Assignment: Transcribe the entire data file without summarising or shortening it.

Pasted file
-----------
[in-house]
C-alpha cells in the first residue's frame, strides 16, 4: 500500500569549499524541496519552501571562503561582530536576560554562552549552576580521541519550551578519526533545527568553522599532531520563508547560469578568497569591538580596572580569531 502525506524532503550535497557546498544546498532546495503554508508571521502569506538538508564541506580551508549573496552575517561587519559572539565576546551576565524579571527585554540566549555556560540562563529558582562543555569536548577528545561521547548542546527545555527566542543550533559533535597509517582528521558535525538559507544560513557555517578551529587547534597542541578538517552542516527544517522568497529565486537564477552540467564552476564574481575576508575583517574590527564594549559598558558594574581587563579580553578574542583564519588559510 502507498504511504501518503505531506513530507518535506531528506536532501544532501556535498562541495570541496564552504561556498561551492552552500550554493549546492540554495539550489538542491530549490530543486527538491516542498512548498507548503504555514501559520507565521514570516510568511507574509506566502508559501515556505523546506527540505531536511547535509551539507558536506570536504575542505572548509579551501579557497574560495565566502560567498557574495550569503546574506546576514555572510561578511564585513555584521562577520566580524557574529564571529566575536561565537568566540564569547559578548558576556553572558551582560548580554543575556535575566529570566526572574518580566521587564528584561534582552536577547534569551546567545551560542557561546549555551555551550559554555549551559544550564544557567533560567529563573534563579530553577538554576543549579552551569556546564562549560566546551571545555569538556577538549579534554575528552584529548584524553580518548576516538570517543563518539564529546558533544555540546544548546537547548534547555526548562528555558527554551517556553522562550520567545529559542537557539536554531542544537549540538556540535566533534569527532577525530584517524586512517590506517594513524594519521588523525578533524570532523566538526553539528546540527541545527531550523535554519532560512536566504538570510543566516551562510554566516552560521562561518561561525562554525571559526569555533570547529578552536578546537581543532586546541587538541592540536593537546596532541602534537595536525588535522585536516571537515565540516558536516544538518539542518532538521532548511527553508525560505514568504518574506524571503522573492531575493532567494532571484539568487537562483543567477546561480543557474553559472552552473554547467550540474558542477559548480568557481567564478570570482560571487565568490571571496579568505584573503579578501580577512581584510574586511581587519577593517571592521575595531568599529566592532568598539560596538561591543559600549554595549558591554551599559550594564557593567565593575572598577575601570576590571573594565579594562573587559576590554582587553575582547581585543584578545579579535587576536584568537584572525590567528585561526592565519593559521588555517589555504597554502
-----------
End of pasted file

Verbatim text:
[in-house]
C-alpha cells in the first residue's frame, strides 16, 4: 500500500569549499524541496519552501571562503561582530536576560554562552549552576580521541519550551578519526533545527568553522599532531520563508547560469578568497569591538580596572580569531 502525506524532503550535497557546498544546498532546495503554508508571521502569506538538508564541506580551508549573496552575517561587519559572539565576546551576565524579571527585554540566549555556560540562563529558582562543555569536548577528545561521547548542546527545555527566542543550533559533535597509517582528521558535525538559507544560513557555517578551529587547534597542541578538517552542516527544517522568497529565486537564477552540467564552476564574481575576508575583517574590527564594549559598558558594574581587563579580553578574542583564519588559510 502507498504511504501518503505531506513530507518535506531528506536532501544532501556535498562541495570541496564552504561556498561551492552552500550554493549546492540554495539550489538542491530549490530543486527538491516542498512548498507548503504555514501559520507565521514570516510568511507574509506566502508559501515556505523546506527540505531536511547535509551539507558536506570536504575542505572548509579551501579557497574560495565566502560567498557574495550569503546574506546576514555572510561578511564585513555584521562577520566580524557574529564571529566575536561565537568566540564569547559578548558576556553572558551582560548580554543575556535575566529570566526572574518580566521587564528584561534582552536577547534569551546567545551560542557561546549555551555551550559554555549551559544550564544557567533560567529563573534563579530553577538554576543549579552551569556546564562549560566546551571545555569538556577538549579534554575528552584529548584524553580518548576516538570517543563518539564529546558533544555540546544548546537547548534547555526548562528555558527554551517556553522562550520567545529559542537557539536554531542544537549540538556540535566533534569527532577525530584517524586512517590506517594513524594519521588523525578533524570532523566538526553539528546540527541545527531550523535554519532560512536566504538570510543566516551562510554566516552560521562561518561561525562554525571559526569555533570547529578552536578546537581543532586546541587538541592540536593537546596532541602534537595536525588535522585536516571537515565540516558536516544538518539542518532538521532548511527553508525560505514568504518574506524571503522573492531575493532567494532571484539568487537562483543567477546561480543557474553559472552552473554547467550540474558542477559548480568557481567564478570570482560571487565568490571571496579568505584573503579578501580577512581584510574586511581587519577593517571592521575595531568599529566592532568598539560596538561591543559600549554595549558591554551599559550594564557593567565593575572598577575601570576590571573594565579594562573587559576590554582587553575582547581585543584578545579579535587576536584568537584572525590567528585561526592565519593559521588555517589555504597554502